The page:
For my PhD, I carried out the first critical edition, translation and study of the Devīśataka, a Century of verses for the Goddess composed in citrakāvya (“figurative/marvellous poetry”) by the Kashmiri Ānandavardhana (9th c.), along with Kayyaṭa’s commentary (978 AD). During my stay at the IIAS, I will focus on a Nepalese paper manuscript (NGMCP E 371-30) written by a Buddhist scribe and carrying an incomplete version of the commentary. Its author (that I call “Nepalese Anonymous”) has modified Kayyaṭa’s text beyond recognition, so that the result reaches the status of a different, autonomous work yet to be explored.

This peculiar stratification of poem+commentary+commentary remade raises questions that are relevant to the very idea of authorship for Sanskrit texts in general: for the Anonymous and his readers, which was the degree of intervention allowed before Kayyaṭa’s text was felt no more as Kayyaṭa’s? And again, if author and scribe coincide (and here this is yet to be ascertained), can we salute him as a new intellectual personality?

Thanks to the rewrite of the Anonymous, we can improve our understanding of the difficult Devīśataka (several passages are explained more clearly than in the standard commentary), and also have a glance on its reception and transmission in a specific geographical area: for example, looking at the illustrations of pictorial verses, can we identify a Nepalese manner in deciphering and depicting citrakāvya? The Anonymous’ text contains numerous quotations from known and unknown works: following the net of these cross-references, is it possible to reconstruct the Anonymous’ library and his intellectual background? Can we ascertain if he was aware of the lost commentary by Vallabhadeva mentioned by Kayyaṭa?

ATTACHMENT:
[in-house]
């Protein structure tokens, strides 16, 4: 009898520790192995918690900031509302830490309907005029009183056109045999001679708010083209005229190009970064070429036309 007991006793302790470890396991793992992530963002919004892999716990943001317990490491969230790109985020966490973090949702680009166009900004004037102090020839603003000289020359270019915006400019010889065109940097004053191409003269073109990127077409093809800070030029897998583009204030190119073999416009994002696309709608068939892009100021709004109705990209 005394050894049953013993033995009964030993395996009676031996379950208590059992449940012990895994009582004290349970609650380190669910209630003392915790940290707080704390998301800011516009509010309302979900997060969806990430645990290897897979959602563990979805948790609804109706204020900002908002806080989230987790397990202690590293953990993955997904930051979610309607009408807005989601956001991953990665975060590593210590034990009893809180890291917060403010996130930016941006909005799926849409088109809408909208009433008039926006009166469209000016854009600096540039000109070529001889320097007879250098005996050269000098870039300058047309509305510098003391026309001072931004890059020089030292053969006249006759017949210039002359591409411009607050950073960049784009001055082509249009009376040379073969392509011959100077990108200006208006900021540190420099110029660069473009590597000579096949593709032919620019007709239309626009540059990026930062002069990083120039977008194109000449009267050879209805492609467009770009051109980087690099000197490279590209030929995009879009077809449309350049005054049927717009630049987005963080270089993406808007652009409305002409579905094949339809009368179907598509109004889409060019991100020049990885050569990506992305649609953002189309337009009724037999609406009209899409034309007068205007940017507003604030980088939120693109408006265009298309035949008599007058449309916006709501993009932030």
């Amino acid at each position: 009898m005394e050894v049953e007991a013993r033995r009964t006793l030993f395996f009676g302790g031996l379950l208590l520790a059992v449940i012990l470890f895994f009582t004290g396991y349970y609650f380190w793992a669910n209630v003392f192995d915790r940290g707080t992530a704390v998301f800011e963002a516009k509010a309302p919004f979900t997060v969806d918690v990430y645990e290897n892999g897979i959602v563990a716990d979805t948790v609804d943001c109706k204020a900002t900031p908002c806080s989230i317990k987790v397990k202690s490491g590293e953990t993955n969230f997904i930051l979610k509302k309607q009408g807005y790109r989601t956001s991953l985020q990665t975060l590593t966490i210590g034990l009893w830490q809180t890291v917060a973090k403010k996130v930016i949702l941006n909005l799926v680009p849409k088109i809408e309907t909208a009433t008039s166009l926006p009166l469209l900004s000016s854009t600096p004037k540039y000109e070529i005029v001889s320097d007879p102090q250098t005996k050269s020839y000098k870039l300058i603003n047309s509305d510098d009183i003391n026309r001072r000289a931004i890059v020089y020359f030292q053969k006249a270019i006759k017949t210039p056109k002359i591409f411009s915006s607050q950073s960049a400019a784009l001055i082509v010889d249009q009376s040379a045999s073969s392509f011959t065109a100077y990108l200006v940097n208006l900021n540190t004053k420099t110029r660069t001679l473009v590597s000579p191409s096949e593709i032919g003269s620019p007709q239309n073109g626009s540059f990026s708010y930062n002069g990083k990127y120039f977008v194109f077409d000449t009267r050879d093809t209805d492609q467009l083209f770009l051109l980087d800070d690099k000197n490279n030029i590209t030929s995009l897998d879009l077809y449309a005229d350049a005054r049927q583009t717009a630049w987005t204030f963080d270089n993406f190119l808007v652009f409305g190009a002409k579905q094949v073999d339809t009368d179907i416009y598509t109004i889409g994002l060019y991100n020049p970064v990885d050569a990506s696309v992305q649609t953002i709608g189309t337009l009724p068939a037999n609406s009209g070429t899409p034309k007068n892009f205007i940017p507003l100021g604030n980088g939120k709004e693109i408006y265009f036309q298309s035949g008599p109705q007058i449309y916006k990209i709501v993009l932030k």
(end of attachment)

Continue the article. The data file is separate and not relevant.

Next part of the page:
Despite being centered on textual problems, this research is philological only in part: its aim is not only to restore a fragment of ancient literature through an ancient manuscript (which I will try to date and analyze paleographically), but to approach broader aspects of Indian cultural production that have lacked scholarly attention for too long. Too often in fact, citrakāvya as a genre has been summarily discarded as ‘baroque’ and ‘decadent’, while commentaries have been regarded only as fastidious yet necessary crutches with which to read ‘main’ texts. Changing perspective, I will take this specific case of study as an opportunity to reconstruct two forgotten chapters of Indian cultural history: the religious implications of citrakāvya (prāyeṇa citraviṣayo devatāstutir na sarasaṃ kāvyam “as a general rule, the subject of citrakāvya is the praise of a Deity, not poetry with rasa” summons the rhetorician Namisādhu); and the cultural engagement underlying the apparently technical project of commentators: how did the Anonymous’s Buddhist faith affect his approach to the Śataka? Why did he dwell so much in philosophical speculation while commenting on a piece of kāvya? In the end, it is clear that the Devīśataka and its commentary(es) were much more than puzzles and instructions to solve them.